Service with a WOWLIN, McGraw-Hill will test digital signal, interactive services 2/17/2002 07:00:00 PM Eastern
WOW Digital TV has signed up broadcast groups and stations to roll out its digital television boxes and services designed to carry DTV signals and related interactive services over-the-air.
Comprising 38 stations, the station groups are LIN, McGraw-Hill, Sunbelt Communications and Larry H. Miller Communications. According to WOW Digital TV Chairman and CEO Steve Lindsley, the deals call for a partnership between WOW Digital and the stations to test and roll out WOW's services to viewers.
KSL-TV Salt Lake City; KBYU(TV) Provo, Utah; and KUED(TV) Salt Lake City are testing the WOW Digital system now, sending DTV signals and interactive content related to the Winter Olympics to 30 households.
Stations at the groups will install tools and software to help create services for a single-screen environment for data and video. The content will be sent along with the digital TV signals and received by set-top boxes in participating viewers' homes. The boxes will check receivability as well as the services' acceptability to consumers and viewers.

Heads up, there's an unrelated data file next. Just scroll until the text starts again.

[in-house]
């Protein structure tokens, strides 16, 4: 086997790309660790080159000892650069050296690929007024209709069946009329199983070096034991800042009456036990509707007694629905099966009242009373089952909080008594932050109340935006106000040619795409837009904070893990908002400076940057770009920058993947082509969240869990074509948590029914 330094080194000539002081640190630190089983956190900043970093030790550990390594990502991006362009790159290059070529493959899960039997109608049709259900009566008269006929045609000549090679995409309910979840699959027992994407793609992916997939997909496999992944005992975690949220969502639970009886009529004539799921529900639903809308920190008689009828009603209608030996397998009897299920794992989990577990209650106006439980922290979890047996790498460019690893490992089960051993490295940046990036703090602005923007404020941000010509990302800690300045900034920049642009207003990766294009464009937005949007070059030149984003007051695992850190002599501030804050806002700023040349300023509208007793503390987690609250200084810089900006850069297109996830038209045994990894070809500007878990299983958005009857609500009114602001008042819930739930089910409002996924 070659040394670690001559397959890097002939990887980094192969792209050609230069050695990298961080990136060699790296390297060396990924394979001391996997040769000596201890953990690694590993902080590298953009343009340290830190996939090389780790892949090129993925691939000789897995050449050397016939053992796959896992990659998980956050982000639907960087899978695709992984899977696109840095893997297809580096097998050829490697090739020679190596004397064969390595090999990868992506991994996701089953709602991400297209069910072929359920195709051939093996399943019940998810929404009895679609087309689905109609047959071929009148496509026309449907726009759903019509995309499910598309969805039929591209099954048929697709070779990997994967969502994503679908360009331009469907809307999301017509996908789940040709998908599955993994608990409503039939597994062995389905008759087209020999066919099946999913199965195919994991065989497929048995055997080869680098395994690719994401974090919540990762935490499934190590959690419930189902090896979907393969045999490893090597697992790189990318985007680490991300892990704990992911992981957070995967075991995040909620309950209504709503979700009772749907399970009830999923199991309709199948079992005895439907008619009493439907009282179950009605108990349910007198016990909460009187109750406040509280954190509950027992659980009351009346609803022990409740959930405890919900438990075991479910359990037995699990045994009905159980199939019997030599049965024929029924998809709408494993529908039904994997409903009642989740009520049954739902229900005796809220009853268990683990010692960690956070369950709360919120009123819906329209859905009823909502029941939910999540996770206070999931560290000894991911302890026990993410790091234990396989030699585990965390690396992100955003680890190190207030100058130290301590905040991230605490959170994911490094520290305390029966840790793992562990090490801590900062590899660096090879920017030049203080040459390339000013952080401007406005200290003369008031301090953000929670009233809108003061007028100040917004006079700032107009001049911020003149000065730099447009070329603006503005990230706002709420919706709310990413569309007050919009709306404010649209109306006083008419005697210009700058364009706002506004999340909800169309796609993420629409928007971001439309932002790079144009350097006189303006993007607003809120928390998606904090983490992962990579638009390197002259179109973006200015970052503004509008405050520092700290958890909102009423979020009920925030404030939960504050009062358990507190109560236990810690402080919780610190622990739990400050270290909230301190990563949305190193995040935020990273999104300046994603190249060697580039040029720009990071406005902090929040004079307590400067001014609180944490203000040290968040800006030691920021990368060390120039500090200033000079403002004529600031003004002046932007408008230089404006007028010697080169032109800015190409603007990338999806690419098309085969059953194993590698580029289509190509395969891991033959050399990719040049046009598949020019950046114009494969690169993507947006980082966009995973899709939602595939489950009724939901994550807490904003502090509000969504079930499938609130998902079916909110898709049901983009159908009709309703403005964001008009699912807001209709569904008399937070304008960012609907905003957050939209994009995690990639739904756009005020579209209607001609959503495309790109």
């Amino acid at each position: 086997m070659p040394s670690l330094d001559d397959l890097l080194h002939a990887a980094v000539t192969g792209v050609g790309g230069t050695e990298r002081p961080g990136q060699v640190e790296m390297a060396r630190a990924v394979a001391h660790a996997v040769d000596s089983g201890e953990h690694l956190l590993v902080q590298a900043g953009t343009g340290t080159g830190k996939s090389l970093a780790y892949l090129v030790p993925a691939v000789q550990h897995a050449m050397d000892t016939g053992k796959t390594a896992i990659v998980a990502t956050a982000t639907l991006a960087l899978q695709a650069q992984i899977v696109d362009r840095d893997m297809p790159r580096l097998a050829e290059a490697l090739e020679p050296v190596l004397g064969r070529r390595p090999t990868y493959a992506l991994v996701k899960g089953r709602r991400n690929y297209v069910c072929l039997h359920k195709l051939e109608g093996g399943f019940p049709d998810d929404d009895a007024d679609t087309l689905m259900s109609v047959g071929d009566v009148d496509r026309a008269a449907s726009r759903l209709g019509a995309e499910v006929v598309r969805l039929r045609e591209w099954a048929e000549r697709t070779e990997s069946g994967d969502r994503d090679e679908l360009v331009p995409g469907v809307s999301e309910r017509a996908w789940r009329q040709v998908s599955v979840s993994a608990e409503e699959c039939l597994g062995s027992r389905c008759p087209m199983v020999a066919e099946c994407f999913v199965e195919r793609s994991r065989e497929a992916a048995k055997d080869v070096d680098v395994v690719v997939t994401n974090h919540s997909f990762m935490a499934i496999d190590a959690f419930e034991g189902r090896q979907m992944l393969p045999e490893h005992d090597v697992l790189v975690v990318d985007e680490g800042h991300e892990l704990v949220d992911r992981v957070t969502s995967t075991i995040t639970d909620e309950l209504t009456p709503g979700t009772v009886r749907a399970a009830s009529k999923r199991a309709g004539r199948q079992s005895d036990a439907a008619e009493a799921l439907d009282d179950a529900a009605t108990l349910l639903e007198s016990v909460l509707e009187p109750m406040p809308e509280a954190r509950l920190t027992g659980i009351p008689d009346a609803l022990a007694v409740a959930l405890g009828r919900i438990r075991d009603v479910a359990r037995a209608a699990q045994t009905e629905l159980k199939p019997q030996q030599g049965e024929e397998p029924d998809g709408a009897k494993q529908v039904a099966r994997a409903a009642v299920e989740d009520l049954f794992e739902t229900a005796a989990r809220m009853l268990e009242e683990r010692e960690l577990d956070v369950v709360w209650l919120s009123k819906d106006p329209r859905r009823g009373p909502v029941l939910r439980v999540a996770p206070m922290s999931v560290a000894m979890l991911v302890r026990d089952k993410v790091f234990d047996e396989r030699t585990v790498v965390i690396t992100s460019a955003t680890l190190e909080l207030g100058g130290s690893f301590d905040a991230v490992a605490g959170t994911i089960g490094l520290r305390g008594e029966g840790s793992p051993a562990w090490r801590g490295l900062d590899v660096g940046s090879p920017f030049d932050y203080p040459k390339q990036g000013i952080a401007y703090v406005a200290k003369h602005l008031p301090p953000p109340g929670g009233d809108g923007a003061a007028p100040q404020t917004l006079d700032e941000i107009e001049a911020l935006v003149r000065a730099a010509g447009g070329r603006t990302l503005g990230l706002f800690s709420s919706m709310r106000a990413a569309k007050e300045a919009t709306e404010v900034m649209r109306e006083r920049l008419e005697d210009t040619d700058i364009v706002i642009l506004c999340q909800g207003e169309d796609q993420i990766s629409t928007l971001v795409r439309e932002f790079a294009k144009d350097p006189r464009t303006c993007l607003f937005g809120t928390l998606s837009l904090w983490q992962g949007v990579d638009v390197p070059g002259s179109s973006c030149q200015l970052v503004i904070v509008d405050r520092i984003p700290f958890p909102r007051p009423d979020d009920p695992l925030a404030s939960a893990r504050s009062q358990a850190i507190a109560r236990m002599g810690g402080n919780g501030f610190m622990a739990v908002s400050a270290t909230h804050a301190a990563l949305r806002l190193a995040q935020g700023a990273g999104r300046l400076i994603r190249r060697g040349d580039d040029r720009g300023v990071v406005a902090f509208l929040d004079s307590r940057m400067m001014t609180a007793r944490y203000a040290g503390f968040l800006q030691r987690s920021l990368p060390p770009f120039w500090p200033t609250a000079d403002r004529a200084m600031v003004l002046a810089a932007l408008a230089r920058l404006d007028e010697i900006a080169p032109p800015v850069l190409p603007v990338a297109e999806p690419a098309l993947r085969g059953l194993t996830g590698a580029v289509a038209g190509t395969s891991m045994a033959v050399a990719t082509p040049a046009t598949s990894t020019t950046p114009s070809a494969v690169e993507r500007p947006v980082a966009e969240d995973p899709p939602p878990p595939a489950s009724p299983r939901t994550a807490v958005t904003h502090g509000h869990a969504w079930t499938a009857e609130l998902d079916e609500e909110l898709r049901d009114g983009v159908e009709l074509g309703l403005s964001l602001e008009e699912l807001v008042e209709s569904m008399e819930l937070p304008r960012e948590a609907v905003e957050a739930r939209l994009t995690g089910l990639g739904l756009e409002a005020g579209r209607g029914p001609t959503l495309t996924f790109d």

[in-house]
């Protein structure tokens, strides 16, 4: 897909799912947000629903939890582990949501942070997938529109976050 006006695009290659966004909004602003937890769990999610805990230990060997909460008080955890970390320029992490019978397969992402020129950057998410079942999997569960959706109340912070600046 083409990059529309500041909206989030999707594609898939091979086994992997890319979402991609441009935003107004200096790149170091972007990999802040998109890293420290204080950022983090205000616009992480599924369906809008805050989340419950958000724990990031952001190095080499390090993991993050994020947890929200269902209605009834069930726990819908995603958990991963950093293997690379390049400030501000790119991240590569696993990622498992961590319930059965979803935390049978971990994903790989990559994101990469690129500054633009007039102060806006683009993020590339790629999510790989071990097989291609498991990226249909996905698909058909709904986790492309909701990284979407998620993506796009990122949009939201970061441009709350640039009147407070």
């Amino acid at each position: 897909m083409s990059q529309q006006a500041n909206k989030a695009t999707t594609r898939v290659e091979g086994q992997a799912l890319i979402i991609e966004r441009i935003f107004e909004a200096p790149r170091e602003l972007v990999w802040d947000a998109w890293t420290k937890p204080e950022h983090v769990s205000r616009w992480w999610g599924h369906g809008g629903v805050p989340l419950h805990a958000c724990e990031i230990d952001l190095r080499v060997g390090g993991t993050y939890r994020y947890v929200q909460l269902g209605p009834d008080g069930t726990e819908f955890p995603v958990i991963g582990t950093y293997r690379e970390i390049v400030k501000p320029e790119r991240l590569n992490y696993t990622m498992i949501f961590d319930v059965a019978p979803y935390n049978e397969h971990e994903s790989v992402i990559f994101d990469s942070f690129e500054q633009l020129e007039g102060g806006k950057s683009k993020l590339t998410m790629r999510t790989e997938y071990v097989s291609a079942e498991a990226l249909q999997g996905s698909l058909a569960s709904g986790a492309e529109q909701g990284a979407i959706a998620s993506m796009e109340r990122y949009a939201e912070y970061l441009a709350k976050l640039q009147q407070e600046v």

"The plan is to launch in Salt Lake City sometime in the third quarter, ideally around the time of the new fall season," says Lindsley. "By the fourth quarter, we want to be in two or three other markets before an aggressive rollout in 2003."
The WOW Digital TV service is based on a $200 set-top box that can be hooked up to either a digital or an analog TV. OpenTV (which is an investor) will provide its platform to deliver interactive content related to the video or shopping and financial services to the set-top box.
Lindsley says that, ideally, the box will be offered to viewers for free, with revenues for both WOW Digital and stations coming from a number of sources: national advertising offering related on-screen commerce opportunities; a cut of any sales from those opportunities; premium services, such as PVR functionality on a subscription basis (which would also drive the cost beyond the $200 baseline); and possible business opportunities related to the viewer data collected.
"It's up to us with the advertising partners or vendors to get that subsidy down so it's no or low cost," says Lindsley. "The broadcaster won't bear that burden."
Gary Chapman, president and CEO of LIN Broadcasting, hopes WOW Digital will get momentum that previous efforts haven't.
"Until someone can solve the set-top problem penetration will be low and success will be limited," he says. "The partners [WOW] has provide better content, and, on the box side, there are partnerships with companies that make boxes [Advanced Digital Broadcast and ST Microelectronics], and that has never been done before."